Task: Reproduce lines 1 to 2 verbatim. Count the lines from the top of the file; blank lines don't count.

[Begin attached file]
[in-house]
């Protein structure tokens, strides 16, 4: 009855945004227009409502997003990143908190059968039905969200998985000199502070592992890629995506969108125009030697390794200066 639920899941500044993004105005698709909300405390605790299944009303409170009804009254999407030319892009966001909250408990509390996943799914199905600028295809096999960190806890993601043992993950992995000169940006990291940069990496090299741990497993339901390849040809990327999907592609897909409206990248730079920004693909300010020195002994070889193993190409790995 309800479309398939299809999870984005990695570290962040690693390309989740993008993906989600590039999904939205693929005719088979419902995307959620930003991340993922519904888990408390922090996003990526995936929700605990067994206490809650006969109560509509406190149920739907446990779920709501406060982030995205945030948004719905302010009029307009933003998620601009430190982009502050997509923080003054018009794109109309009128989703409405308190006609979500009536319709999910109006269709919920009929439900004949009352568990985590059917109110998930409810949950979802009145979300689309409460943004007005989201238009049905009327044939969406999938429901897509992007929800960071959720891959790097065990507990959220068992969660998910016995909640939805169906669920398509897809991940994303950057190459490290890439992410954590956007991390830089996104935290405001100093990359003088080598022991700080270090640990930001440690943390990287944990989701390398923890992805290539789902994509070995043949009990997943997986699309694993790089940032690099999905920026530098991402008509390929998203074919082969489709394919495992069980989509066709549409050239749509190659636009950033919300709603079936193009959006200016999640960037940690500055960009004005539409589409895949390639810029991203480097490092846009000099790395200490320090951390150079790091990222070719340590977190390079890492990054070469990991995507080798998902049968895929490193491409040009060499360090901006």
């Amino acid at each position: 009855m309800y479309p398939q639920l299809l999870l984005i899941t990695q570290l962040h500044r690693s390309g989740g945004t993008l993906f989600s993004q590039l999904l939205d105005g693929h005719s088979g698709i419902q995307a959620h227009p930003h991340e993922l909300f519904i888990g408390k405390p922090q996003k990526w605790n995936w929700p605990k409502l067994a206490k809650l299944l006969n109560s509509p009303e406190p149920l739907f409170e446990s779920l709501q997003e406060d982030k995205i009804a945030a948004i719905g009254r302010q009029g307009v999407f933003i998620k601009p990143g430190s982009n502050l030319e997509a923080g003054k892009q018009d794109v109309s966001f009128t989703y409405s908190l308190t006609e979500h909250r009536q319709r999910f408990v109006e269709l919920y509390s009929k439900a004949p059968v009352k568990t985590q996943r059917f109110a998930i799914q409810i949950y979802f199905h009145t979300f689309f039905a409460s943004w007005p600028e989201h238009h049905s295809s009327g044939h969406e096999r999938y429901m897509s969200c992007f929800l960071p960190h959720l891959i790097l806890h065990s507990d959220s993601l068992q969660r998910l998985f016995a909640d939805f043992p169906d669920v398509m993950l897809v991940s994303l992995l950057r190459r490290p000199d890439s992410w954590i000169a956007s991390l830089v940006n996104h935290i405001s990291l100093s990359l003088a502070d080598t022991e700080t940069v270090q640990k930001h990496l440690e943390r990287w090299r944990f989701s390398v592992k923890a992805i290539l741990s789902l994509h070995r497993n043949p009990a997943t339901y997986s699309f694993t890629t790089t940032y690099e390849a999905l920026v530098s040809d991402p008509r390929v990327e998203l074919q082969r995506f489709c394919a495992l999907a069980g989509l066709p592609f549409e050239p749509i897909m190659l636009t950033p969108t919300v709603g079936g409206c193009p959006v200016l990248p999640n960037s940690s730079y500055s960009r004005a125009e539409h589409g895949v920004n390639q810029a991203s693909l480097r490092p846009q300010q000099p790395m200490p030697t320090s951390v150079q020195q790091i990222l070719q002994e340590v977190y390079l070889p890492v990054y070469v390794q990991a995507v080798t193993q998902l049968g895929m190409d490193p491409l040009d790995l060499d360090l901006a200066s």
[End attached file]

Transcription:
[in-house]
């Protein structure tokens, strides 16, 4: 009855945004227009409502997003990143908190059968039905969200998985000199502070592992890629995506969108125009030697390794200066 639920899941500044993004105005698709909300405390605790299944009303409170009804009254999407030319892009966001909250408990509390996943799914199905600028295809096999960190806890993601043992993950992995000169940006990291940069990496090299741990497993339901390849040809990327999907592609897909409206990248730079920004693909300010020195002994070889193993190409790995 309800479309398939299809999870984005990695570290962040690693390309989740993008993906989600590039999904939205693929005719088979419902995307959620930003991340993922519904888990408390922090996003990526995936929700605990067994206490809650006969109560509509406190149920739907446990779920709501406060982030995205945030948004719905302010009029307009933003998620601009430190982009502050997509923080003054018009794109109309009128989703409405308190006609979500009536319709999910109006269709919920009929439900004949009352568990985590059917109110998930409810949950979802009145979300689309409460943004007005989201238009049905009327044939969406999938429901897509992007929800960071959720891959790097065990507990959220068992969660998910016995909640939805169906669920398509897809991940994303950057190459490290890439992410954590956007991390830089996104935290405001100093990359003088080598022991700080270090640990930001440690943390990287944990989701390398923890992805290539789902994509070995043949009990997943997986699309694993790089940032690099999905920026530098991402008509390929998203074919082969489709394919495992069980989509066709549409050239749509190659636009950033919300709603079936193009959006200016999640960037940690500055960009004005539409589409895949390639810029991203480097490092846009000099790395200490320090951390150079790091990222070719340590977190390079890492990054070469990991995507080798998902049968895929490193491409040009060499360090901006």